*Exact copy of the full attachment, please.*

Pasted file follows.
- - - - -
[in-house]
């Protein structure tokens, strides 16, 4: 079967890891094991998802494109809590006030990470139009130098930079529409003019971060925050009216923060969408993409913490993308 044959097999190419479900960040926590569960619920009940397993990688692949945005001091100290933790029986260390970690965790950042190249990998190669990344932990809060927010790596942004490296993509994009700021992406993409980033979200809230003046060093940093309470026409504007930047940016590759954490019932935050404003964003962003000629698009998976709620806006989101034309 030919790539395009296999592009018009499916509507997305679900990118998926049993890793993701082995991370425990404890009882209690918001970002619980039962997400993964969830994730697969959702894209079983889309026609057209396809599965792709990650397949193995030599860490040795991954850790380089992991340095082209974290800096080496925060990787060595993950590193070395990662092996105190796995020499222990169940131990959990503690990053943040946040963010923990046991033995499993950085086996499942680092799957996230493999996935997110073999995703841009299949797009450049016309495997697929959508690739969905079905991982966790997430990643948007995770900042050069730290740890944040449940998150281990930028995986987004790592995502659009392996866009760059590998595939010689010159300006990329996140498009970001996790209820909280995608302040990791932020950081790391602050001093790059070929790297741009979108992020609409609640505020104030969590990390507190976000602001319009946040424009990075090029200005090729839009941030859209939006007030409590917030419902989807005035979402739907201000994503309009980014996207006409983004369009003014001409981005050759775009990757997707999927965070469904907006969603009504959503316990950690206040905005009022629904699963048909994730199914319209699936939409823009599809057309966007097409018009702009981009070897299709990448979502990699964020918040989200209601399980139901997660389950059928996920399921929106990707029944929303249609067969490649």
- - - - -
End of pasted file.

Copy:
[in-house]
């Protein structure tokens, strides 16, 4: 079967890891094991998802494109809590006030990470139009130098930079529409003019971060925050009216923060969408993409913490993308 044959097999190419479900960040926590569960619920009940397993990688692949945005001091100290933790029986260390970690965790950042190249990998190669990344932990809060927010790596942004490296993509994009700021992406993409980033979200809230003046060093940093309470026409504007930047940016590759954490019932935050404003964003962003000629698009998976709620806006989101034309 030919790539395009296999592009018009499916509507997305679900990118998926049993890793993701082995991370425990404890009882209690918001970002619980039962997400993964969830994730697969959702894209079983889309026609057209396809599965792709990650397949193995030599860490040795991954850790380089992991340095082209974290800096080496925060990787060595993950590193070395990662092996105190796995020499222990169940131990959990503690990053943040946040963010923990046991033995499993950085086996499942680092799957996230493999996935997110073999995703841009299949797009450049016309495997697929959508690739969905079905991982966790997430990643948007995770900042050069730290740890944040449940998150281990930028995986987004790592995502659009392996866009760059590998595939010689010159300006990329996140498009970001996790209820909280995608302040990791932020950081790391602050001093790059070929790297741009979108992020609409609640505020104030969590990390507190976000602001319009946040424009990075090029200005090729839009941030859209939006007030409590917030419902989807005035979402739907201000994503309009980014996207006409983004369009003014001409981005050759775009990757997707999927965070469904907006969603009504959503316990950690206040905005009022629904699963048909994730199914319209699936939409823009599809057309966007097409018009702009981009070897299709990448979502990699964020918040989200209601399980139901997660389950059928996920399921929106990707029944929303249609067969490649």